For someone intent on committing violence, movie theaters can be attractive venues. “It's a public place where an assailant is assured of finding lots of victims who are relatively trapped,” criminologist James Alan Fox of Northeastern University tells the Columbus Dispatch. Eric Hickey, dean of the California School of Forensic Studies at Alliant International University, said the allure for a would-be killer is clear: “You're a sitting duck.” Still, the likelihood of being attacked in a theater is extremely low. Experts caution against overreaction to recent incidents in Tennessee and Louisiana, all the more chilling because they coincided with the death-penalty trial of James Holmes, who fatally shot 12 people three years ago during a theater rampage in Aurora, Co. “As far as the copycat element, obviously there is one,” Fox said. “Whether it be food, fashion or murder, people take cues from others.” Publicity doesn't inspire people to kill, he said. For those already inclined, “it just may modify their M.O., the where, when and how.”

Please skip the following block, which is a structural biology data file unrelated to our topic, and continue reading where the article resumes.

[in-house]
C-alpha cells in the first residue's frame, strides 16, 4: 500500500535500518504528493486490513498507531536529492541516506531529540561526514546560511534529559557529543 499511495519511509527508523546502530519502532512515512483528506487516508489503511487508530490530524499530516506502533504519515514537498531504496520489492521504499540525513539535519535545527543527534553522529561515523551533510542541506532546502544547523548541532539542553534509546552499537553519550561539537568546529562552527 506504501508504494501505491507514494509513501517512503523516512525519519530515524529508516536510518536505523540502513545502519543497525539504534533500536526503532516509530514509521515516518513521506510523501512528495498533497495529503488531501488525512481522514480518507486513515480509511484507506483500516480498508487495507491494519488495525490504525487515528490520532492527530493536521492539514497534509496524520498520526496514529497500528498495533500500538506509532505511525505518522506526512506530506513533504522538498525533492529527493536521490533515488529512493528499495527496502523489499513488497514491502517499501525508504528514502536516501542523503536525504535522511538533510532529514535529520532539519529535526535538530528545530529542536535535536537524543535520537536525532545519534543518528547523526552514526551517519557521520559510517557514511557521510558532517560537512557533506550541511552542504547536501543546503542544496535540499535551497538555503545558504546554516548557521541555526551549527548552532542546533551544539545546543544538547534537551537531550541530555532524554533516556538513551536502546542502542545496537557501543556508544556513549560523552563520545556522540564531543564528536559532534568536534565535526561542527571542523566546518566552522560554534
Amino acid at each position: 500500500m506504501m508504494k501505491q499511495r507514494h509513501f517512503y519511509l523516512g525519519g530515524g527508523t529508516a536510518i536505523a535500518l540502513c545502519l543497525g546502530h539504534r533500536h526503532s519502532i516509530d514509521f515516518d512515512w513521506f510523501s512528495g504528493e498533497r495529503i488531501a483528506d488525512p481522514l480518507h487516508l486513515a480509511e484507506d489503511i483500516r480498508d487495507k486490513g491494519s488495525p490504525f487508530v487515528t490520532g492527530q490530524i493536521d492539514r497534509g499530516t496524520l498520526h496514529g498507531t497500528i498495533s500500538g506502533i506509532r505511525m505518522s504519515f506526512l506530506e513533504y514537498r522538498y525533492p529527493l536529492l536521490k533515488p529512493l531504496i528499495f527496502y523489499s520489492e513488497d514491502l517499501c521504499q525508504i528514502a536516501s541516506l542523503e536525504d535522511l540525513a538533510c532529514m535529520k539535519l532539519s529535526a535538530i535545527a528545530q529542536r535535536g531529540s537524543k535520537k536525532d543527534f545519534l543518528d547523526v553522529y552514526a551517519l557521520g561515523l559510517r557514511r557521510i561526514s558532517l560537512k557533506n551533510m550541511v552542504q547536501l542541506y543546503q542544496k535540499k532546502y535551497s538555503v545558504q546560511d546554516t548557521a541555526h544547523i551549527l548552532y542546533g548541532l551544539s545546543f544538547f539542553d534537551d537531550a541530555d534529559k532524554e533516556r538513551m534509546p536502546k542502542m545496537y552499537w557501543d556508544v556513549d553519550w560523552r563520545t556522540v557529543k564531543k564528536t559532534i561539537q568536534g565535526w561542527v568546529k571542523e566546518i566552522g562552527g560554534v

He and Hickey say the public isn't likely to embrace obtrusive, airport-style security measures at movie theaters. Requiring metal detectors, as a Louisiana legislator suggested, would cost owners tens of thousands of dollars in equipment and additional staff. “Theaters don't make a lot of money right now,” said Howard Levinson of Expert Security Consulting in Norton, Ma. “They have to think of all kinds of things to get people in the door.” There are less-expensive ways to improve safety, said Levinson. Better training for staff, many of who learn more about making popcorn than they do about safety, is simple but important, he said. Detection of assailants and evacuations for patrons also are areas that theaters could better address. “They should interface the security system with the fire system,” Levinson said. That way, a security alarm also would shut off the film, turn the lights on and trigger the ventilation system.